In the face of clear evidence of the Federalist Society's pervasive ideological bent, Volokh and other spokespersons expect us to believe that the organization has no desire to convert its ideology into legislative, judicial or political action. Volokh has claimed that the Society's charter "is to create discussion, not to lobby," and Assistant U.S. Attorney General and Society member Viet Dinh has described the organization merely as "a forum for discussion of law and public policy from both sides."77 Although the Federalist Society does sponsor debates and does not lobby or file briefs in the mold of a traditional advocacy organization, it is evident that the Society does aggressively promote its ideological point of view.
Instead of advocating change piecemeal-one lawsuit or one bill at a time-the Society seeks to produce much broader change by altering the entire legal landscape. This includes developing and promoting far-right positions, guiding law students and young lawyers accordingly, and influencing who will become judges, top government officials, and decision-makers. It urges law students to join its law school chapters by noting that the Society "creates an informal network of people with shared views which can provide assistance in job placement."78 To sum up the importance of the Society's outreach to law school students, the right-wing magazine Insight quoted former Supreme Court Justice Felix Frankfurter's observation: "In the last analysis, the law is what the lawyers are."79 And once they become lawyers, the Society's lawyers' division seeks to build a network of attorneys to "exercise leadership in shaping national, state, and local policy."80
The Federalist Society's overall methods were best captured by its own executive director, Eugene Meyer, in a 1996 guest editorial in a Heritage Foundation publication. Meyer wrote that his organization "has built a network designed to overcome legal abuses and to return America to a legal system which operates according to the design of the founders."81 Through this network of right-wing lawyers, government officials, scholars and judges, the Society seeks to fundamentally remake the American legal system.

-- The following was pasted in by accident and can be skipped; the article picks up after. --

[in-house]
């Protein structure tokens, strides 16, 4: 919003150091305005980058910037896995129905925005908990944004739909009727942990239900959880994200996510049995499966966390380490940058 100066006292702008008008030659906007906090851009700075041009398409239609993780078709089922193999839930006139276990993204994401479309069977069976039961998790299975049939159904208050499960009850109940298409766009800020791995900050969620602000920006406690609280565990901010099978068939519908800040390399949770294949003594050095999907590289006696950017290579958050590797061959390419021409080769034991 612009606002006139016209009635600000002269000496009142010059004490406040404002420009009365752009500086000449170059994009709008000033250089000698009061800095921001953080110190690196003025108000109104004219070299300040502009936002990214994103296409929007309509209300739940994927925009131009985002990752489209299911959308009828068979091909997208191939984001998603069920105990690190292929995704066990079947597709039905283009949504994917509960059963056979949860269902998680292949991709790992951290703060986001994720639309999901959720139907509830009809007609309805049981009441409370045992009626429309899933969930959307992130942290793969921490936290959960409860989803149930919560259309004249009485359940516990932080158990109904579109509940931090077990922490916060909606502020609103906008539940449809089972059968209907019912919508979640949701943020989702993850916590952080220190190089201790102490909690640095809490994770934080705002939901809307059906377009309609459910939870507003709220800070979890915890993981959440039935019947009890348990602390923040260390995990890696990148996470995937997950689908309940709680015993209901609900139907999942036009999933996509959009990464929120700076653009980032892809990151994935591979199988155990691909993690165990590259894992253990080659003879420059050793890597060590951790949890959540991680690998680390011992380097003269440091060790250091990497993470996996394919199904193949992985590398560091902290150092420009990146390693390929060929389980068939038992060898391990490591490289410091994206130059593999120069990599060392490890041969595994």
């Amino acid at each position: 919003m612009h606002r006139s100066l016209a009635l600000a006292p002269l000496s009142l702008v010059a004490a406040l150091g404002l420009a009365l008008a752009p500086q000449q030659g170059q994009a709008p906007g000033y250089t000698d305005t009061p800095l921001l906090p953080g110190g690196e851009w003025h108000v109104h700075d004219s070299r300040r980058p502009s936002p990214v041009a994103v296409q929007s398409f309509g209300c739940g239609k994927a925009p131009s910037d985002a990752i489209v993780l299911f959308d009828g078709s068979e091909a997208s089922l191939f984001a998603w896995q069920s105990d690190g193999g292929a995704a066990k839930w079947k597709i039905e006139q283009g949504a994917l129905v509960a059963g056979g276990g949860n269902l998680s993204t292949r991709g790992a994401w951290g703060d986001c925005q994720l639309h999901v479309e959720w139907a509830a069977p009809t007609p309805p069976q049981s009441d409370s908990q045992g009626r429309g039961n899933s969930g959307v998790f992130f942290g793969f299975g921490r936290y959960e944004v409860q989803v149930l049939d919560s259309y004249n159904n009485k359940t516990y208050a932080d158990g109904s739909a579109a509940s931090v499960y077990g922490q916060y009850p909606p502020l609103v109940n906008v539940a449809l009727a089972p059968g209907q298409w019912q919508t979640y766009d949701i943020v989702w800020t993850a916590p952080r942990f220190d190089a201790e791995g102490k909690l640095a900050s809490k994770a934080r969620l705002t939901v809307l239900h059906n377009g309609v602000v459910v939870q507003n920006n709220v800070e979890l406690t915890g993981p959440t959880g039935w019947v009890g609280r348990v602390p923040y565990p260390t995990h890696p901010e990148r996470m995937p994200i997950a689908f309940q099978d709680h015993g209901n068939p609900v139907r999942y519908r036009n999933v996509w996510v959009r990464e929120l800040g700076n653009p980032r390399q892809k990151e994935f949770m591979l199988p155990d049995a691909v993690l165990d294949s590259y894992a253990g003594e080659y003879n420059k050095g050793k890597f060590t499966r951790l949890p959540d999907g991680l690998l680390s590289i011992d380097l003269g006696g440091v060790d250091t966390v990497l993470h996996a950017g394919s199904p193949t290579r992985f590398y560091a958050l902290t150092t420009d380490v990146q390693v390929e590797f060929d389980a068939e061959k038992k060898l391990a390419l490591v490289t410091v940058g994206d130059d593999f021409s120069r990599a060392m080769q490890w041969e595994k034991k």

Curtis Moore, a former Republican counsel to the U.S. Senate Committee on Environment and Public Works, recently offered a case study of how the Society's "network" operates and how far it extends. He noted the relentless attacks leveled by ultra-conservatives in Congress on the Clean Air Act. Moore noted that in May 1998 Senator Orrin Hatch filed a 29-page brief with the U.S. Court of Appeals for the D.C. Circuit, attacking the EPA's particulate standard. The brief, Moore explained, "was written by one member of the Federalist Society board, C. Boyden Gray, to be filed on behalf of another member of the Federalist Society board, Orrin Hatch, to defend the corporate interests of a member of the Business Advisory Council of the Federalist Society, Joseph Cannon of Geneva Steel, in a case to be heard by two judges, [Douglas] Ginsburg and [Stephen] Williams, who are active participants in Federalist Society events…" In addition, Gray had lobbied on behalf of Geneva Steel from January 1996 to July 1997.82
With the increased public scrutiny that the Society has recently received, Meyer and other leaders have downplayed its objectives. In April, for example, Meyer insisted that the group is simply interested in "discussion and in getting ideas heard."83 Yet even activists on the far right don't seem to accept this explanation. Said ultra-conservative activist Grover Norquist: "If Hillary Clinton had wanted to put some meat on her charge of a 'vast right-wing conspiracy,' she should have had a list of Federalist Society members and she could have spun a more convincing story."84